“No, Admiral. That is a correct assessment.”

“Well then, what I’m saying is that I trust you to make the best decision under our current conditions. You’ve been aboard since this ship’s keep was laid, so you should know the crew better than anyone else onboard. Correct?”

“Yes, Admiral, but I did not expect this level of trust,” Gordon said as he handed Ripley his mug of cocoa.

“If I can’t trust you, Gordon, you don’t belong on this ship. Understood?”

“Aye, sir.”

“Now, who do you recommend?”

“Myself, Admiral.”

Ripley hesitated, but he relented and nodded in agreement. “Make it so, Gordon.”

“Aye, sir. And I’ll send someone to assist you when I am away from my post, Admiral.”

“Thank you.”

The acceleration alarm sounded: “All personnel, repeat all personnel, 120 seconds to acceleration. Repeat, all personnel to acceleration stations in 110 seconds.”

Ripley heard scrambling all over the ship as everyone from the lowest rating to the ship’s officers dove for their acceleration couches and secured their harnesses – but Ripley saw that Balin was ignoring the alarm, that her weightless body was still hovering over the Maser’s main mirror chamber.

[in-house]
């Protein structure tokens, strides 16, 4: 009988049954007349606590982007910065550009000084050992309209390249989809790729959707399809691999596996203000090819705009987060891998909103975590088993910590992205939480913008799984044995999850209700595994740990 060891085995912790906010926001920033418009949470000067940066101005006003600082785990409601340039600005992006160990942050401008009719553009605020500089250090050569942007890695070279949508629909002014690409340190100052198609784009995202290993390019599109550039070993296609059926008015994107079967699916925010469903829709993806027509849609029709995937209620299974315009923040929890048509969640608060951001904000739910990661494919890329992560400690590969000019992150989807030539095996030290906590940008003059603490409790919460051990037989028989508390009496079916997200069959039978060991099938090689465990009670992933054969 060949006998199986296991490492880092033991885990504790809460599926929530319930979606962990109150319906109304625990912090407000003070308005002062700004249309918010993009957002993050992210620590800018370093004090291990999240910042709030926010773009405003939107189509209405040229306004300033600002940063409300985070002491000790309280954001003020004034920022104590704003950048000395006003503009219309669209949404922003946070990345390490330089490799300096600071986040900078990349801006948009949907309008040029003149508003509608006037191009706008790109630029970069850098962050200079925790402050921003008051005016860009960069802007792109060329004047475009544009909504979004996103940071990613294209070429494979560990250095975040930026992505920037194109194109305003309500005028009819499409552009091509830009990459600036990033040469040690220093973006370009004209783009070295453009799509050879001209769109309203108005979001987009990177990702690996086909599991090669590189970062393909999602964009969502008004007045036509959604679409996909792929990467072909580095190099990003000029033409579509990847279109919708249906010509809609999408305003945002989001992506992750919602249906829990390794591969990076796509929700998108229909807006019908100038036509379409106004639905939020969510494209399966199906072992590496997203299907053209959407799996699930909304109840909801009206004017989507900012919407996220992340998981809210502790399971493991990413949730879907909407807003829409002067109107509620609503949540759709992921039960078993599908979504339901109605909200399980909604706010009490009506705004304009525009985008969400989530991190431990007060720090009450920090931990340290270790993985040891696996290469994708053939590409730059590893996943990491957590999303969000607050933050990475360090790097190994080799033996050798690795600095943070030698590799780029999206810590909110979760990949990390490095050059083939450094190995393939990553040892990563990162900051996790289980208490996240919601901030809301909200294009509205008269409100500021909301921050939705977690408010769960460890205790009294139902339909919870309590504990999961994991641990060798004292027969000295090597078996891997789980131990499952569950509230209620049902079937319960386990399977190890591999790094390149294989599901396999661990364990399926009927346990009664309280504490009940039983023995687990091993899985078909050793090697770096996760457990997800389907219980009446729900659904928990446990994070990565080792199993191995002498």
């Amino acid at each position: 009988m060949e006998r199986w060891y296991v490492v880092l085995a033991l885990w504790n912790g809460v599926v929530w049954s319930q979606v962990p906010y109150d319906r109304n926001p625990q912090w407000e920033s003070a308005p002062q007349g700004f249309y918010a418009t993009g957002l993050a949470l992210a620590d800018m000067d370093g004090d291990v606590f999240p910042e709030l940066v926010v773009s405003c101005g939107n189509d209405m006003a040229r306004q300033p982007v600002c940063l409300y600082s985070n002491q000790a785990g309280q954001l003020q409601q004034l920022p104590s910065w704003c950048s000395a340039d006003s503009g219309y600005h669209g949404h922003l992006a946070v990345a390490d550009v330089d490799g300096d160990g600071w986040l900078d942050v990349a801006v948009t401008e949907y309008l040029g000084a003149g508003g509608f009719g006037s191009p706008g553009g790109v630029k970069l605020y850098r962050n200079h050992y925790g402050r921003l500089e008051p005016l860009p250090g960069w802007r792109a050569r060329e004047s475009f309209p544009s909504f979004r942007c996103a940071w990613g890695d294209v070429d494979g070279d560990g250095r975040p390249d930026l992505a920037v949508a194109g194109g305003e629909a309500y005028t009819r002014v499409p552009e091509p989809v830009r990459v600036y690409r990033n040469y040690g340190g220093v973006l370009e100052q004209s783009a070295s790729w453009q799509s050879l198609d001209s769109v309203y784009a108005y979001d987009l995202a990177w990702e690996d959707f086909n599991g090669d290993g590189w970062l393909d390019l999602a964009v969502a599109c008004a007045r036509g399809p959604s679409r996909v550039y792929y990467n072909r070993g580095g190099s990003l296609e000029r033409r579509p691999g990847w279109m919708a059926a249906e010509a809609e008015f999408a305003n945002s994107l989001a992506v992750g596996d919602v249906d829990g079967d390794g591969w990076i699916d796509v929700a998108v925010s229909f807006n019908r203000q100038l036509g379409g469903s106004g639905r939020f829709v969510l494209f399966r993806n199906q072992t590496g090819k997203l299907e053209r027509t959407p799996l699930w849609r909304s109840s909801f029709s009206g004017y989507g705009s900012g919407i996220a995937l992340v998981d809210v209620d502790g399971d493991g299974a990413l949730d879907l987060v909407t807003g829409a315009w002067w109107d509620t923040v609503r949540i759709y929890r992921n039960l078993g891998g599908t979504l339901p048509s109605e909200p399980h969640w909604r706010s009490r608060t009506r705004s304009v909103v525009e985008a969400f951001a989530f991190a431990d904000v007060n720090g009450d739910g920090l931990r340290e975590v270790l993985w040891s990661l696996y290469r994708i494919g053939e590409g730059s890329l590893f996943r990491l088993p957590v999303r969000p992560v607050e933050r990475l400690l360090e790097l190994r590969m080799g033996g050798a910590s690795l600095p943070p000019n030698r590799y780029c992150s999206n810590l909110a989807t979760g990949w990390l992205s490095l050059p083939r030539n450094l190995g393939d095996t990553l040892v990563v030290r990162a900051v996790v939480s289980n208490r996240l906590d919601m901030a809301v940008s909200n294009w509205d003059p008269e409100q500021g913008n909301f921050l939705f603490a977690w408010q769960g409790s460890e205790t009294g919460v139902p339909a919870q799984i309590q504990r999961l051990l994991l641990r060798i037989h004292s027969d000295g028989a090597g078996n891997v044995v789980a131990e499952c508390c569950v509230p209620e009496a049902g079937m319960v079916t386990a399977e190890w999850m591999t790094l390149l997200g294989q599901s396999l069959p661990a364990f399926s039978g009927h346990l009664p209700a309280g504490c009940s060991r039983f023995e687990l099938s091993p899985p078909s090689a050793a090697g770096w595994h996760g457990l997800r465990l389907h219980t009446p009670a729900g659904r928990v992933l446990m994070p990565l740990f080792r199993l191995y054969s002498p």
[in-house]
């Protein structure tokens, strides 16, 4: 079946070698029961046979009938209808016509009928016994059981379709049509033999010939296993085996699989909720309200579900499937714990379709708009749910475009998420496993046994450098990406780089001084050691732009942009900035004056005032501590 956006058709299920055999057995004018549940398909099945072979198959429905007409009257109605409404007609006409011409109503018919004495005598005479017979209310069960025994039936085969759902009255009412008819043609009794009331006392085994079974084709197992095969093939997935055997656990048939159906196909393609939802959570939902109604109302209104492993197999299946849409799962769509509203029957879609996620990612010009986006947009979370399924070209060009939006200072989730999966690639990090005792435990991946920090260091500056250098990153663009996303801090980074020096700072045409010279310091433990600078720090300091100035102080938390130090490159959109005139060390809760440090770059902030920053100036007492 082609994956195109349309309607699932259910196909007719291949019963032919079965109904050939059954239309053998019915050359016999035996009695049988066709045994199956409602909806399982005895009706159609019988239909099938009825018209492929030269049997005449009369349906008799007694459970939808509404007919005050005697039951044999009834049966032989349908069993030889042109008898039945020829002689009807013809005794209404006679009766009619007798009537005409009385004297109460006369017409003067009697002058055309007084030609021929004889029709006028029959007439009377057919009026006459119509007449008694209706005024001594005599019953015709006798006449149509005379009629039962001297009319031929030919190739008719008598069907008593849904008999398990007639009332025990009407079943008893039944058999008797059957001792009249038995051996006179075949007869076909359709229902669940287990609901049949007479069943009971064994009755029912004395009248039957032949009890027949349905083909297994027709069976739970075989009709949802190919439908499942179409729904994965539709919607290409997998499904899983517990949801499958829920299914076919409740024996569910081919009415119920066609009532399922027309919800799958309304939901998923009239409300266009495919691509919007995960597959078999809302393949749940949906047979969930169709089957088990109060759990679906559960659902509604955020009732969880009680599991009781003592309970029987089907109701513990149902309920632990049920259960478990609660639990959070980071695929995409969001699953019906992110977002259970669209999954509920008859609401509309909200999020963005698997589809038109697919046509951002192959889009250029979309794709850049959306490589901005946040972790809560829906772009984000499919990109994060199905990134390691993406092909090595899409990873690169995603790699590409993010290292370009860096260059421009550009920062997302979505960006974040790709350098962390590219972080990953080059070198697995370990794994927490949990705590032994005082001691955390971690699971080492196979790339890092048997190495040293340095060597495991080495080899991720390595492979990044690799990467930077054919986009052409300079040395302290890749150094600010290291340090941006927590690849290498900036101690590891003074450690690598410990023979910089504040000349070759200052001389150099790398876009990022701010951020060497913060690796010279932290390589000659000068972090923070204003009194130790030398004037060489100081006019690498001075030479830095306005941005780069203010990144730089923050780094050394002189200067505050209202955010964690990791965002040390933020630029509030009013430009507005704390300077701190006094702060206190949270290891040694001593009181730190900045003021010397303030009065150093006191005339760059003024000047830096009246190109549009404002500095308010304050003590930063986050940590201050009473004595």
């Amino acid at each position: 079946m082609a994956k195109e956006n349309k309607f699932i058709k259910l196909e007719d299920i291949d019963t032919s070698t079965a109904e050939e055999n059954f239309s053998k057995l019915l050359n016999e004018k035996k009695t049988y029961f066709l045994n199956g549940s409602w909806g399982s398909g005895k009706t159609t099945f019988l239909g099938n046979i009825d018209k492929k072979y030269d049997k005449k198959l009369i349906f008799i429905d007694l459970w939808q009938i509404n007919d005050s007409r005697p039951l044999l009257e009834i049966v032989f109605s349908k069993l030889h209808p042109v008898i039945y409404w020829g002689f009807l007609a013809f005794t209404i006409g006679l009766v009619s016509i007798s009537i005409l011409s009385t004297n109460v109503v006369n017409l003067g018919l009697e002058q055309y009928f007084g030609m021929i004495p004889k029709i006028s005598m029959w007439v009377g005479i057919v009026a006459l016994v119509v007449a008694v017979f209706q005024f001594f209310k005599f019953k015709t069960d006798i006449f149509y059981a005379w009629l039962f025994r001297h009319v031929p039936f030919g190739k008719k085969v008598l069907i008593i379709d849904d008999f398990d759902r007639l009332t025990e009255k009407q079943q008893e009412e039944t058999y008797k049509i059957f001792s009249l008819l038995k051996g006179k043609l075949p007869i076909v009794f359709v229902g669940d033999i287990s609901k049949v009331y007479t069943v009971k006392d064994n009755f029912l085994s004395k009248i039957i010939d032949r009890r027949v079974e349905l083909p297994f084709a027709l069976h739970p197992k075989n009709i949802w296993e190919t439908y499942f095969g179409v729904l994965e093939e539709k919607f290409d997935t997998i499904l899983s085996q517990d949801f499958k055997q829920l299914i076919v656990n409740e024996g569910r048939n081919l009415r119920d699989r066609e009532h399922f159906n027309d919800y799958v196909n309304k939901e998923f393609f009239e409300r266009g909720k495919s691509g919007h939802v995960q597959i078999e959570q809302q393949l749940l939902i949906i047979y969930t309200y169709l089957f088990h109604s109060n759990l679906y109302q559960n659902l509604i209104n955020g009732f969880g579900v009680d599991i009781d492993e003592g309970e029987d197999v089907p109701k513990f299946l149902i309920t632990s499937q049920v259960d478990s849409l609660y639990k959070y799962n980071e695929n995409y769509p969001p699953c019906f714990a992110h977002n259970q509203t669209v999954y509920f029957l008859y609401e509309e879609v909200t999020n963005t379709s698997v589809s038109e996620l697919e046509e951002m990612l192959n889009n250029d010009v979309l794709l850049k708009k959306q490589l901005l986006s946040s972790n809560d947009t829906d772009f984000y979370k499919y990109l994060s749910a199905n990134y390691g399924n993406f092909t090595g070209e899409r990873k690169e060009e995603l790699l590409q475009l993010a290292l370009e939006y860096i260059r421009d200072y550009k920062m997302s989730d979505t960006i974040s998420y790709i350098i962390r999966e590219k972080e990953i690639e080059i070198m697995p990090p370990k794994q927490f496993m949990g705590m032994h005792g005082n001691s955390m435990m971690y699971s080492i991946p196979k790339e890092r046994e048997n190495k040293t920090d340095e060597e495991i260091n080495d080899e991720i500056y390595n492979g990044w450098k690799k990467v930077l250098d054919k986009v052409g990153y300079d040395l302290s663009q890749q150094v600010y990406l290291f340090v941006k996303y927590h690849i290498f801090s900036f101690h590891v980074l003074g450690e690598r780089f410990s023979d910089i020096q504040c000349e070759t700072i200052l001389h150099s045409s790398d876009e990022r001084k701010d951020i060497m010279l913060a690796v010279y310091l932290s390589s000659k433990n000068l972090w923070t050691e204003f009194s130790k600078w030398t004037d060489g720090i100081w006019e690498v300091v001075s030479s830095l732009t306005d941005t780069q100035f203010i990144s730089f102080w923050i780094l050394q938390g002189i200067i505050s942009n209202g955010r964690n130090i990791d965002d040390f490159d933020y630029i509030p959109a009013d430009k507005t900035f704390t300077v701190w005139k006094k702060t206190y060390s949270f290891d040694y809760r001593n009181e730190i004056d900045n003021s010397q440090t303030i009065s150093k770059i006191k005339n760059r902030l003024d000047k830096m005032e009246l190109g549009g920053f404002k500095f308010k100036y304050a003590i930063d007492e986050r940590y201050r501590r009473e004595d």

“Secure the weapon’s bay,” the X-O said over the intercom, then Brennan turned and looked at Ripley, shrugging ambivalently. “What do I do, Admiral?”

“Bring us up to 1G and hold us there for a minute, then resume 2.4. My Gordon will get her.”

Brennan brought the reactors online and the drive flared – and Balin sailed from the open chamber to the aft bulkhead, slamming into the foam padding there – and Ripley cut the audio feed just in time. His Gordon entered the picture and helped the screaming woman to her couch and managed to get her buckled-in, then he returned to the bridge and sat next to Ripley. When Brennan saw that Gordon was secure she brought the drives up to forty percent and watched the reactors stabilize at their new setting, and Ripley watched Balin cursing and shooting the finger at the camera – then he cut the feed and smiled.

“Remarkable woman,” Gordon said, perhaps a little too cautiously.

“Stupid, for someone rumored to be so bright,” Ripley replied.

“Are you sure you want her to join the Middies for dinner?”

“Oh, I wouldn’t miss that for the world,” Ripley said, smirking at the thought…

(c) 2023 adrian leverkühn | abw | this is a work of fiction 

[Seven Psalms \\ Paul Simon]